Salaries and wages of staff members comprise the company payroll, which is a vital component of the financial statements of a business. However, the company payroll doesn’t appear directly on the balance sheet. In this article, we will take a much closer look at the impact of company payroll on financial statements. Let’s start!
How does payroll in UAE affect financial statements?
The payroll of UAE businesses appears on profit and loss statements and it is treated as a company expenditure. On monthly statements, the paid monthly salary for each employee for a current month will show up as the sum which offsets the gross revenue. This is when calculating the net profit of the business.
The total for all categories of company expenses will be added together in order to calculate the total monthly expenditures. Expenditure total will then be subtracted from the month’s total revenue to calculate the month’s net profit.
In accordance to the equation expressed in profit and loss statements, net profit equals revenue minus expenditures, net profit is less when the company payroll is high. The smaller the amount spent on the company payroll, the higher the net profit of the company will be. It’s true for all other kinds of expenditures as well. Utilities, materials, rent, office supplies, bank fees, and advertising all increase the total expenditures. This cuts into the net profit.
How can increased company payroll in UAE improve the company’s bottom line?
If you look at company payroll expenses and their connection in the accounting equation, doing so will let you fall into a trap of treating the salaries of employees as a ‘zero-sum’ game or situation. This certainly appears to be the actual situation on the surface. The bigger the amount that you write on paychecks, the less money you’ll have in the corporate bank account when employees encash their checks.
However, there are a couple of ways for increased payroll to improve the company’s bottom line. It’ll eventually lead to increased assets for your company in the accounting equation.
Ways for increased payroll to improve the company’s bottom-line
- High employee retention – recruiting new employees in UAE is very expensive. This is especially so if you factor in the costs for training and hiring them. Apart from the cost of human resources advertising and interviewing potential candidates, inexperienced employees often make mistakes. More often than not, this costs businesses more than they would have paid when they offer salaries that are sufficient in encouraging existing skilled staff to remain.
- High employee engagement – staff members are likely to care for their work when they see company administration caring enough with regard to their well-being and giving them a fair living wage. Employees that are engaged will represent companies in positive ways. They also sell more and provide excellent customer service.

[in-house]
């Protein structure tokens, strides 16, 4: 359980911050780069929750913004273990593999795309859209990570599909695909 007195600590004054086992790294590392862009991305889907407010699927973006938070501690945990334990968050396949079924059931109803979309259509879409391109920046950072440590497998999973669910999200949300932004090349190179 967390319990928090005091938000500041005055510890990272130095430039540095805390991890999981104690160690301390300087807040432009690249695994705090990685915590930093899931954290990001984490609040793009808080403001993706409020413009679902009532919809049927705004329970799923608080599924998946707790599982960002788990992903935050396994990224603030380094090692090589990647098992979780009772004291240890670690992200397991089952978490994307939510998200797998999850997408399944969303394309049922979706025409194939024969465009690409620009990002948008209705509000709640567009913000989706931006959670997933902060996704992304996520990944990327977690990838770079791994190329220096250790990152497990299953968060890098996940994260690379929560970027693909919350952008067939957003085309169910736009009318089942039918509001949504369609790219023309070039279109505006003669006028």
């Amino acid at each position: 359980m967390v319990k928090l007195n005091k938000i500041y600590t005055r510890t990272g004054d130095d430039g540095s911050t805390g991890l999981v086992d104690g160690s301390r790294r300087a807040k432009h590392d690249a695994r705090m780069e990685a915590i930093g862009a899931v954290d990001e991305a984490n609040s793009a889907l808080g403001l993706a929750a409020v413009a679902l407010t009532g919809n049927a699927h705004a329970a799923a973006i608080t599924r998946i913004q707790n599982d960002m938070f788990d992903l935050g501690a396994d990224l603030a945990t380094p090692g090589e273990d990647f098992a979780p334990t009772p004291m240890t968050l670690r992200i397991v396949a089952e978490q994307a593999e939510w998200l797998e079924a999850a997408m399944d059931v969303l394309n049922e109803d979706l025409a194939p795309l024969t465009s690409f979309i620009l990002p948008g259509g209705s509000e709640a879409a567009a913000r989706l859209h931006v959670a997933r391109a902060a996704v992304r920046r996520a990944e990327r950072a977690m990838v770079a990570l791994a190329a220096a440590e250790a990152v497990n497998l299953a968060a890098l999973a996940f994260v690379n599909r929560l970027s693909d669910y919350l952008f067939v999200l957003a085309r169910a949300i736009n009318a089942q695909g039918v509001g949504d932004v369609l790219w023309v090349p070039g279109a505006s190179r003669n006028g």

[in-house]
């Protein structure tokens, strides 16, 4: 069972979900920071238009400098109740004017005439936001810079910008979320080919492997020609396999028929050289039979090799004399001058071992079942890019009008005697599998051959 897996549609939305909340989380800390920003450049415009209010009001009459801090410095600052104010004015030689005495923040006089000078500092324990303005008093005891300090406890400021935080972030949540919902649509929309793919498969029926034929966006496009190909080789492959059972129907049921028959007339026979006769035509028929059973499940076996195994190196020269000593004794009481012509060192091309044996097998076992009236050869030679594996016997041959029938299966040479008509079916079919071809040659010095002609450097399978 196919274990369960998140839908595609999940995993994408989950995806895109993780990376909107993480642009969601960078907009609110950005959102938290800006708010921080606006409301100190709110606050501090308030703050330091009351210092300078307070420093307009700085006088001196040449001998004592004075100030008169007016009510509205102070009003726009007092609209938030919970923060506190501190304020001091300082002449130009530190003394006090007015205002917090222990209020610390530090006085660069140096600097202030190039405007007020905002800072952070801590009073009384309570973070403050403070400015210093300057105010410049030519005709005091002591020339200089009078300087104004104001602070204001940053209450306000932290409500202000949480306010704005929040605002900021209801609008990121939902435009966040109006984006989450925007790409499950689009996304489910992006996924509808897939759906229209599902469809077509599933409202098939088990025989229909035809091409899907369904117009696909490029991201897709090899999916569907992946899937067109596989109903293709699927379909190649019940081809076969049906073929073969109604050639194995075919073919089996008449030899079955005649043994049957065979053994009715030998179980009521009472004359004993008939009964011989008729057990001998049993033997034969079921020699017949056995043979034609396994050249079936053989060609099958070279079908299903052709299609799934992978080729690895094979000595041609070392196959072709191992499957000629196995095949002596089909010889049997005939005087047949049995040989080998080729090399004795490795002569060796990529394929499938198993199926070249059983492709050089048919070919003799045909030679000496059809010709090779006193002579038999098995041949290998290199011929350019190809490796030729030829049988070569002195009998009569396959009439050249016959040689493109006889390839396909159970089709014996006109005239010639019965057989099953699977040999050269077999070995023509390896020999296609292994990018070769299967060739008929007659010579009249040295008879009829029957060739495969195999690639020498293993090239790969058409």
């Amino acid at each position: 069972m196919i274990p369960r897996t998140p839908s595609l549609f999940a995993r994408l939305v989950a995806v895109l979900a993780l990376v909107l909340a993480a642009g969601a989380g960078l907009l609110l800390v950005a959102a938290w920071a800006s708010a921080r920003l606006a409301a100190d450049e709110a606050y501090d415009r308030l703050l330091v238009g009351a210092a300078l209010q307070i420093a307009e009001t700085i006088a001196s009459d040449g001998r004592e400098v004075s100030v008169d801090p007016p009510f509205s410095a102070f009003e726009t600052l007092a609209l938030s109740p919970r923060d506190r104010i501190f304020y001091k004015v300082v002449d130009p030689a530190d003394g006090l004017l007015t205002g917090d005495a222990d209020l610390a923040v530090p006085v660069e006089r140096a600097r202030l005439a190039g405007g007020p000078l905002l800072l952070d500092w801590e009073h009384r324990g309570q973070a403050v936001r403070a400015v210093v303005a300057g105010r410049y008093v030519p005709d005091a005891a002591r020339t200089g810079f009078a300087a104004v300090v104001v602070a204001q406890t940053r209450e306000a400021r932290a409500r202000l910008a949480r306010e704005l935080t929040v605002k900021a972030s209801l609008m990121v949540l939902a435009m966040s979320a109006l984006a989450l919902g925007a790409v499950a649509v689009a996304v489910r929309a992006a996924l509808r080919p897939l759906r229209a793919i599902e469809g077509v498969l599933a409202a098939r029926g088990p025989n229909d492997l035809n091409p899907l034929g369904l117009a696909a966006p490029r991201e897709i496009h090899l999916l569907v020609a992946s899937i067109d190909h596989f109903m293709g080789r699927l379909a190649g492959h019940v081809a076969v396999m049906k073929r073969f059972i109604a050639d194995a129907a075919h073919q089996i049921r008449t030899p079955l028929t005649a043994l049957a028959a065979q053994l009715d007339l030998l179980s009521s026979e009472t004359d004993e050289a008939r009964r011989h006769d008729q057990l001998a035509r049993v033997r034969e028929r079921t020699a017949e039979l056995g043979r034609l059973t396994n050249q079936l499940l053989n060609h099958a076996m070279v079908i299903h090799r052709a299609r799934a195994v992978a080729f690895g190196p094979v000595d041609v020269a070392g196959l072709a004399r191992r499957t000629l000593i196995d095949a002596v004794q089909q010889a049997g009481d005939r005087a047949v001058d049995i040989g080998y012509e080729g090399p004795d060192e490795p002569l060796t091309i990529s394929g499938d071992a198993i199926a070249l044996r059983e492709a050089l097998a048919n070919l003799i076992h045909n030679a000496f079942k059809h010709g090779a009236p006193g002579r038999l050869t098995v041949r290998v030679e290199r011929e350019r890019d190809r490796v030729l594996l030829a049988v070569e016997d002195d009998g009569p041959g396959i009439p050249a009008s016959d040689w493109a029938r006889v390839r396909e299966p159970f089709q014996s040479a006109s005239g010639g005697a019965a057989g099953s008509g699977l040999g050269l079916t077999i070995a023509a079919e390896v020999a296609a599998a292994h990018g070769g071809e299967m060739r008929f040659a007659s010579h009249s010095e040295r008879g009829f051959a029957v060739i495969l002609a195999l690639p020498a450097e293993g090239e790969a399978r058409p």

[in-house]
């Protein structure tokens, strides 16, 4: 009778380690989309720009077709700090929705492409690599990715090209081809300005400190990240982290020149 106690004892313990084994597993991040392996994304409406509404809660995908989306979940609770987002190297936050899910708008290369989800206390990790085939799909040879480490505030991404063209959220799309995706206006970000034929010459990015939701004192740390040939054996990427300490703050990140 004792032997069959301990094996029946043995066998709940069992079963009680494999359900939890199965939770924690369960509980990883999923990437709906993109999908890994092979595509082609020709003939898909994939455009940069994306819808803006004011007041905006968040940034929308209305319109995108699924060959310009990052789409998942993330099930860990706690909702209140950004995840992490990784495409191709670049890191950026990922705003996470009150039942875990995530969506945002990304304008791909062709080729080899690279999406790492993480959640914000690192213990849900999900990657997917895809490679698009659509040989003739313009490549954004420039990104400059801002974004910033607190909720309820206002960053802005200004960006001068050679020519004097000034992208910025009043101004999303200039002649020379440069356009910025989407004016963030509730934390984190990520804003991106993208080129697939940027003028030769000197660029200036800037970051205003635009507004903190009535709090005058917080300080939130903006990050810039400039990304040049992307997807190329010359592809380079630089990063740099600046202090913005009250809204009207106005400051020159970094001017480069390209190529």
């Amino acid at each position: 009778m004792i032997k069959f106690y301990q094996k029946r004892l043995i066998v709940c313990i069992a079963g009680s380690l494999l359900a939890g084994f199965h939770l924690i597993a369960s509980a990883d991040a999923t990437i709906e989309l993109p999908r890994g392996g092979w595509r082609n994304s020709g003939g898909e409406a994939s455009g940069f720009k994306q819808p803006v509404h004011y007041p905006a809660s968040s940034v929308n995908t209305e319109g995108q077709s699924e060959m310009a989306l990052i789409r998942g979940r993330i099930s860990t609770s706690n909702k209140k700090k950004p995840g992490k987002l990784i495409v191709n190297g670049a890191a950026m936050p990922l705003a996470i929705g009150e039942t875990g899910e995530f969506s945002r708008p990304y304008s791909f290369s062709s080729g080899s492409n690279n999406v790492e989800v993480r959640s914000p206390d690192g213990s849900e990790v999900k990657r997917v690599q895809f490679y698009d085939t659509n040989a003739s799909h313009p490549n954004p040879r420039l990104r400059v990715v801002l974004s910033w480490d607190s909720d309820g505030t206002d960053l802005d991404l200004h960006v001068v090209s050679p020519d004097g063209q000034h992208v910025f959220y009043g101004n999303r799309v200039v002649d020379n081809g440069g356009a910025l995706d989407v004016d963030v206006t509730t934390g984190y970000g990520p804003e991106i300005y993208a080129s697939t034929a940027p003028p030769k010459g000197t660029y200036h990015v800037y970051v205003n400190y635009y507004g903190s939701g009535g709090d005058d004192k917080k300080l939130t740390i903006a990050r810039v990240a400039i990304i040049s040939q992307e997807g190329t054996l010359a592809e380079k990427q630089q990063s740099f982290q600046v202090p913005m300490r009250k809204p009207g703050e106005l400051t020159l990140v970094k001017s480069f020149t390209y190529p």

- Outsource company payroll – payroll outsourcing in Dubai, UAE saves businesses a lot of money. The management of payroll internally can be very expensive as there is a need for hiring skilled payroll professionals, providing infrastructure, paying costly penalties if there are errors in the processing of payroll, and investing and maintaining payroll software. Also, you’ll see the huge difference when you’re comparing the cost of time employees spend on activities that are related to payroll to what you’ll spend on payroll outsourcing in Dubai, UAE. It is very likely that you will save a considerable amount of money.
Will it reflect in financial statements if I process payroll later?
The company balance sheet includes details regarding the current and future liabilities of a business. As such, the accounting equation which summarizes the information does not change regardless of whether you write your staff members’ paychecks immediately or pay your employees a week or so after the end of a particular pay period.
If you write employees their paychecks right away, then you will end up with fewer assets on a date that is captured by a balance sheet. If you choose in waiting to write the paychecks, the accrued amount will add to the liabilities. The owner’s equity, either way, will add up to the exact amount.
If you have AED 2,000 in the bank, then you write paychecks which total AED 1,000, you’ll end up with AED 1,000 in cash assets. When you have AED 500 as credit card debt, the accounting equation will reflect AED 1,000 in assets that is balanced by AED 500 in liabilities with AED 500 in owner’s equity. If you, however, have not paid the staff members, then the balance sheet will show AED 2,000 in cash assets that’s balanced by AED 1,500 in liabilities (AED 1,000 for accrued payroll liabilities and AED 500 for credit card debt). This leaves you with the exact amount of AED 500 as owner’s equity.